Probate In Colorado: Selling Real Estate
Selling real estate, after someone has passed away, can be challenging.
For starters, even if you’ve been designated as the Personal Representative (executor) of the estate, that alone won’t allow you to sell the decedent’s home, townhome, condo, or vacation home.
In Colorado, most title companies won’t allow the transfer of real estate without a Personal Representative’s deed that has been drafted by an attorney. And for good reason…a poorly drafted document could torpedo the transfer of the property and/or cause problems down the line for the executor.
Similar to a quitclaim deed, the Personal Representative deed transfers ownership of the property from the person who has died to the estate.
This legal document, along with proof of your legal authority in acting on behalf of the estate (a Letter of Administration) is the only way to transfer legal title to real estate from the deceased person’s estate. This holds true whether the property you’re selling has a mortgage on it or not.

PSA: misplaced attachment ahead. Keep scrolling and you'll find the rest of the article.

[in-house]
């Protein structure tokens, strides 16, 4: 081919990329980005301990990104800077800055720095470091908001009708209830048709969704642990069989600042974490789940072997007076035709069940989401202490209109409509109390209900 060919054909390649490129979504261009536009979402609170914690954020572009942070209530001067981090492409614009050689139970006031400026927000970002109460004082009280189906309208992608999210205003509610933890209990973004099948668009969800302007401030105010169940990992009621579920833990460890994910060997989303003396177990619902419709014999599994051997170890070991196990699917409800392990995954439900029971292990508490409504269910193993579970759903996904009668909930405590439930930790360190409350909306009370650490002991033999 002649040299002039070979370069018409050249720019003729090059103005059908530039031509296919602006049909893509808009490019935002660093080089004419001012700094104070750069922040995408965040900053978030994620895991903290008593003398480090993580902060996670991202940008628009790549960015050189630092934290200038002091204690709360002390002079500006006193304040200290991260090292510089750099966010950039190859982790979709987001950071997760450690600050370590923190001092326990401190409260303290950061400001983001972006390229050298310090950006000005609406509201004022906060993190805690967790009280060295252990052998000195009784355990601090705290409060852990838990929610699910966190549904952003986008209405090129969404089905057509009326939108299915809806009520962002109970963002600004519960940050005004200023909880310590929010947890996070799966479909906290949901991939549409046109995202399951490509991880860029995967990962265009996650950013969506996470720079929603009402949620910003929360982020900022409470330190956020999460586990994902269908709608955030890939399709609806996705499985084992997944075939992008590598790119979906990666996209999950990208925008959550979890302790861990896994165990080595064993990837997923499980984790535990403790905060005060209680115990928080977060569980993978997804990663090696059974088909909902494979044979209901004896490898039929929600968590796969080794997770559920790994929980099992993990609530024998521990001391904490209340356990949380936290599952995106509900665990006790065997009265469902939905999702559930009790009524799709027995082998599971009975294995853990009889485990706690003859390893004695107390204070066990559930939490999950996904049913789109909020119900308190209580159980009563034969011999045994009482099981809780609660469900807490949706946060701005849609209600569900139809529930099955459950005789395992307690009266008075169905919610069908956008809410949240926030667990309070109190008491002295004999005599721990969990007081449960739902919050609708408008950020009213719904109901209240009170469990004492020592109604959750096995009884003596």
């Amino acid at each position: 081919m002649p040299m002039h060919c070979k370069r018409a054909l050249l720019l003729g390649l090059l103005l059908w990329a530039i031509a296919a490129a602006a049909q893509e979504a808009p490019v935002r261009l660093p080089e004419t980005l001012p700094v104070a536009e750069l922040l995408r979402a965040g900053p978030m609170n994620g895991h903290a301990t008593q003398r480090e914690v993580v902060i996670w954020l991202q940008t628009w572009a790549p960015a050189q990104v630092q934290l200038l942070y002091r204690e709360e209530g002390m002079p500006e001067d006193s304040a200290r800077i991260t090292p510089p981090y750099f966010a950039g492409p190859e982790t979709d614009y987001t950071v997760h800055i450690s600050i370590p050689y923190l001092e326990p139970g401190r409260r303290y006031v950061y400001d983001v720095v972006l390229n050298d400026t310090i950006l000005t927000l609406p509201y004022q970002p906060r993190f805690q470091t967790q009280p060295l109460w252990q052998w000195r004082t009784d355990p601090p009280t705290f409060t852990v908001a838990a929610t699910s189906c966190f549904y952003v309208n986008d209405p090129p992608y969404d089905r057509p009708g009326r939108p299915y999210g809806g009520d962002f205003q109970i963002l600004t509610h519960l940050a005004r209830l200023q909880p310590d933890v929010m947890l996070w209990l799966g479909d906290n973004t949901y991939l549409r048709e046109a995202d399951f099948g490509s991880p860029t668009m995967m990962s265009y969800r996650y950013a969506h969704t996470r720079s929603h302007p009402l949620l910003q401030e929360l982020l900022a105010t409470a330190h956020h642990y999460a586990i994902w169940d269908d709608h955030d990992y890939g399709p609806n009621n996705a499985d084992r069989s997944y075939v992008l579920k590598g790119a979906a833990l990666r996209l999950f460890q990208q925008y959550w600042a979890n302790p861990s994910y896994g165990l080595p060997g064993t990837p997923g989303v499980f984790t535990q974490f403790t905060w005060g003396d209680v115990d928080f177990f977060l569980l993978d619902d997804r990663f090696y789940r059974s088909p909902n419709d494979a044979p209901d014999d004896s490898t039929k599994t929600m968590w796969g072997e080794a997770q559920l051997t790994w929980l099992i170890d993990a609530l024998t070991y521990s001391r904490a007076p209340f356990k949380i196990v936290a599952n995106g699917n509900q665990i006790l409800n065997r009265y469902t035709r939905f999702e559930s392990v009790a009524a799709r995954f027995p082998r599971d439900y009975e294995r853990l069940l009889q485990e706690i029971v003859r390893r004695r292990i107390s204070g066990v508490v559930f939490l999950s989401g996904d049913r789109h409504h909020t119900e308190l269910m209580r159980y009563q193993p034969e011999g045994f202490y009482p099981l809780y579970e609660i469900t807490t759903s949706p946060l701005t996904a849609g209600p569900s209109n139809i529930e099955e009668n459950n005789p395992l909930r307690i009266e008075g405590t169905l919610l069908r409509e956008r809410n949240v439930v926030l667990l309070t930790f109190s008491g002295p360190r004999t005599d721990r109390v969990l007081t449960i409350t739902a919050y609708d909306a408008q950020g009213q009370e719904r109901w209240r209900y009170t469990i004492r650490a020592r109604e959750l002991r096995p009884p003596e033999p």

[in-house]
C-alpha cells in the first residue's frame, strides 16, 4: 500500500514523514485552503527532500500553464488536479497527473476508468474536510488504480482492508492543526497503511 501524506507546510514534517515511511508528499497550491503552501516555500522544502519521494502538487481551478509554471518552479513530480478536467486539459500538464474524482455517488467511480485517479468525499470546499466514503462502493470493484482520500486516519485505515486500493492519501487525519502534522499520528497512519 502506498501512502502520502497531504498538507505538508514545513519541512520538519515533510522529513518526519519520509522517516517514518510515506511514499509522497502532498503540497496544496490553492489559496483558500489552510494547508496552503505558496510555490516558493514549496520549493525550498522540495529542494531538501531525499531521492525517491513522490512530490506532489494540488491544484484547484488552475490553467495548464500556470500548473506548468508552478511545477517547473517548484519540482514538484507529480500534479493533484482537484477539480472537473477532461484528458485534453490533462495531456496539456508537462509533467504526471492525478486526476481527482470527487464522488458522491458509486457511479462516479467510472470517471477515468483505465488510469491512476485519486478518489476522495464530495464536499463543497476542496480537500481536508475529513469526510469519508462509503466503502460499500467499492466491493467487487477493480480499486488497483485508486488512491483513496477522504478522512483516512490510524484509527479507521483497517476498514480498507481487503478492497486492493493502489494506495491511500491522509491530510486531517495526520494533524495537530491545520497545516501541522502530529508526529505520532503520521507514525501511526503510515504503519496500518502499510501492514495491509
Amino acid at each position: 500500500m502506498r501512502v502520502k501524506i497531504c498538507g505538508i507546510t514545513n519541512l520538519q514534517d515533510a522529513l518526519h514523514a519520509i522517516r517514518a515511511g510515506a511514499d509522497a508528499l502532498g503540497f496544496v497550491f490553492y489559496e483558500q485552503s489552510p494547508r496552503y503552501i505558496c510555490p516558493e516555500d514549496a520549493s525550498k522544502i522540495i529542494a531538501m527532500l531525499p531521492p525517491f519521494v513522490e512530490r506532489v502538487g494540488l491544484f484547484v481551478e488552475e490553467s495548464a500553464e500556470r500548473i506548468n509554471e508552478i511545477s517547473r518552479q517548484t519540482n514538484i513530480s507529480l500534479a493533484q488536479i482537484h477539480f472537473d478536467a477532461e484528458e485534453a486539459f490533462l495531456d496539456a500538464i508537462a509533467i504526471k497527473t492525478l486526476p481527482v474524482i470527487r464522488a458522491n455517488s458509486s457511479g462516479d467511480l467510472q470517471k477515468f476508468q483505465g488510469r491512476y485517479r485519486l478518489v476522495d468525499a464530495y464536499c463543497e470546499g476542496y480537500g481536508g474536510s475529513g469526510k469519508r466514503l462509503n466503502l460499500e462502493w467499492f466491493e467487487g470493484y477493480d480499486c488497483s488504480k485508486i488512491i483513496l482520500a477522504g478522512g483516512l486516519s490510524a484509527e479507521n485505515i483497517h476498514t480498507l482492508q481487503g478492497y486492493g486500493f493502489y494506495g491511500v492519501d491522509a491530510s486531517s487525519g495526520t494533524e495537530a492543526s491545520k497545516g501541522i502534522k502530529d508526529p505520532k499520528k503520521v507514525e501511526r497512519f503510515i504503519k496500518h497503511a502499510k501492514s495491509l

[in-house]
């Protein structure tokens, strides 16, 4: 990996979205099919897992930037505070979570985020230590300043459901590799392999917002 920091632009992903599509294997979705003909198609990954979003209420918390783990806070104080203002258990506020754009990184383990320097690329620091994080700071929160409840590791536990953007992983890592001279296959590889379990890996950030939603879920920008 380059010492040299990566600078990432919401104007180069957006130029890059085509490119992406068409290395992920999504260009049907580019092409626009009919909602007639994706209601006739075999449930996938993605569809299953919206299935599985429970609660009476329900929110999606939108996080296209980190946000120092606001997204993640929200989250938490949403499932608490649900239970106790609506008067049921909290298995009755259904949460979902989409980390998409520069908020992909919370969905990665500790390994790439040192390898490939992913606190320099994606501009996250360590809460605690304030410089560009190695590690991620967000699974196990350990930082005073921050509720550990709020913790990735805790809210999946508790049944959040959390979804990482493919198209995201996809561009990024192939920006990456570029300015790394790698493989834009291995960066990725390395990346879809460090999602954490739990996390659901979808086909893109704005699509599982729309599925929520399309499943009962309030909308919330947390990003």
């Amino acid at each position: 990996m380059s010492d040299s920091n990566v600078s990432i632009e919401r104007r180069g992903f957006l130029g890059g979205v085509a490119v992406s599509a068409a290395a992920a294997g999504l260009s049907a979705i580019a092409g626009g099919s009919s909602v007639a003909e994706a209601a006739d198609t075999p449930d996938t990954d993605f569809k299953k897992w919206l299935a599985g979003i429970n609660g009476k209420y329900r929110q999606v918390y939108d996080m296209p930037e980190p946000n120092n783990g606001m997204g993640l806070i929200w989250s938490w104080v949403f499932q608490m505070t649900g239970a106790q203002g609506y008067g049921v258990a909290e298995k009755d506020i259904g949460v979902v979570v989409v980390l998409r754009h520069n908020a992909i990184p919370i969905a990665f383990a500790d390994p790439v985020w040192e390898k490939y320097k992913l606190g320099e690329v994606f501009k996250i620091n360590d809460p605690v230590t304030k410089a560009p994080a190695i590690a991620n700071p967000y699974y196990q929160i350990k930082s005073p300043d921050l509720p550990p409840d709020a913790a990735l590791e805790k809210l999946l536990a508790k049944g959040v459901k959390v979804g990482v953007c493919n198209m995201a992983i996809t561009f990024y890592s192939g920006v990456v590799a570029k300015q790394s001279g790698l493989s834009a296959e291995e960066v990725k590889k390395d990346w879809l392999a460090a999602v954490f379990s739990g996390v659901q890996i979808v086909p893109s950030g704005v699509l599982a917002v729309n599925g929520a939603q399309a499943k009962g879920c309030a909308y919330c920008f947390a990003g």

If the real estate does have a loan on it, or liens against it, the title company will take care of paying off all of the debts and distribute the remaining proceeds to the estate.
While you’re waiting for the sale of the real estate, one of your duties as Personal Representative is to take care of the property, pay all of the bills, and collect any income that’s being generated.
It’s important to note that under Colorado law, real estate that’s held in “joint tenancy” doesn’t go through probate. Instead, when one of the joint tenants dies, the remaining joint tenant(s) owns the entire property.
Contact us today to learn more about selling real estate and other assets in probate.